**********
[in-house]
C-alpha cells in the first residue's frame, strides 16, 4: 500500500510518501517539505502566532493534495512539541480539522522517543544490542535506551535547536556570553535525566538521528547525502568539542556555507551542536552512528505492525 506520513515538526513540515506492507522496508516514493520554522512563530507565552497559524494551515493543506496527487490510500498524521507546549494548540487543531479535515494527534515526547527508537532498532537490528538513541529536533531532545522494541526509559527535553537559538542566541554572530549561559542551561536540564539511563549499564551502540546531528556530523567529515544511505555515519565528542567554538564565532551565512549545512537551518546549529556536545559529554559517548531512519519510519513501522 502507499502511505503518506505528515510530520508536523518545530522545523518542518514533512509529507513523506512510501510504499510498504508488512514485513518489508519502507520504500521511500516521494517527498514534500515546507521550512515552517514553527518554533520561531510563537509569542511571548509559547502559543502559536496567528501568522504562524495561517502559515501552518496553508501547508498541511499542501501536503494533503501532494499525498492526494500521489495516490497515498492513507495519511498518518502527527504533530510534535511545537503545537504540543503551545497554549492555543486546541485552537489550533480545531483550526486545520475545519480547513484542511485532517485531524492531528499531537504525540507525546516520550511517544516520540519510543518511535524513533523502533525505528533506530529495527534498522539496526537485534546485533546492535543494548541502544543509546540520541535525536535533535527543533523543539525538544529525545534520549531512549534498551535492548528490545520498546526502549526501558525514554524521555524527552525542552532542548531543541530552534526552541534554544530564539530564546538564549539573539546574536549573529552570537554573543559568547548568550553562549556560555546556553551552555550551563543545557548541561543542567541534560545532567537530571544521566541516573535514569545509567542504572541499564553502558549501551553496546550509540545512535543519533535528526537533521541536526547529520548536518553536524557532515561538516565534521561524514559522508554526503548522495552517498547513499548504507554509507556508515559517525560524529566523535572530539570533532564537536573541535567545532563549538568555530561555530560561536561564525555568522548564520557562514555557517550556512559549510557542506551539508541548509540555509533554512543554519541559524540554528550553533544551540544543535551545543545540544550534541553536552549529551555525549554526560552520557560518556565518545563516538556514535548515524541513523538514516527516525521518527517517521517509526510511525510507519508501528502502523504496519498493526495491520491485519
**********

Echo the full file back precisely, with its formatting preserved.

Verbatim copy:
[in-house]
C-alpha cells in the first residue's frame, strides 16, 4: 500500500510518501517539505502566532493534495512539541480539522522517543544490542535506551535547536556570553535525566538521528547525502568539542556555507551542536552512528505492525 506520513515538526513540515506492507522496508516514493520554522512563530507565552497559524494551515493543506496527487490510500498524521507546549494548540487543531479535515494527534515526547527508537532498532537490528538513541529536533531532545522494541526509559527535553537559538542566541554572530549561559542551561536540564539511563549499564551502540546531528556530523567529515544511505555515519565528542567554538564565532551565512549545512537551518546549529556536545559529554559517548531512519519510519513501522 502507499502511505503518506505528515510530520508536523518545530522545523518542518514533512509529507513523506512510501510504499510498504508488512514485513518489508519502507520504500521511500516521494517527498514534500515546507521550512515552517514553527518554533520561531510563537509569542511571548509559547502559543502559536496567528501568522504562524495561517502559515501552518496553508501547508498541511499542501501536503494533503501532494499525498492526494500521489495516490497515498492513507495519511498518518502527527504533530510534535511545537503545537504540543503551545497554549492555543486546541485552537489550533480545531483550526486545520475545519480547513484542511485532517485531524492531528499531537504525540507525546516520550511517544516520540519510543518511535524513533523502533525505528533506530529495527534498522539496526537485534546485533546492535543494548541502544543509546540520541535525536535533535527543533523543539525538544529525545534520549531512549534498551535492548528490545520498546526502549526501558525514554524521555524527552525542552532542548531543541530552534526552541534554544530564539530564546538564549539573539546574536549573529552570537554573543559568547548568550553562549556560555546556553551552555550551563543545557548541561543542567541534560545532567537530571544521566541516573535514569545509567542504572541499564553502558549501551553496546550509540545512535543519533535528526537533521541536526547529520548536518553536524557532515561538516565534521561524514559522508554526503548522495552517498547513499548504507554509507556508515559517525560524529566523535572530539570533532564537536573541535567545532563549538568555530561555530560561536561564525555568522548564520557562514555557517550556512559549510557542506551539508541548509540555509533554512543554519541559524540554528550553533544551540544543535551545543545540544550534541553536552549529551555525549554526560552520557560518556565518545563516538556514535548515524541513523538514516527516525521518527517517521517509526510511525510507519508501528502502523504496519498493526495491520491485519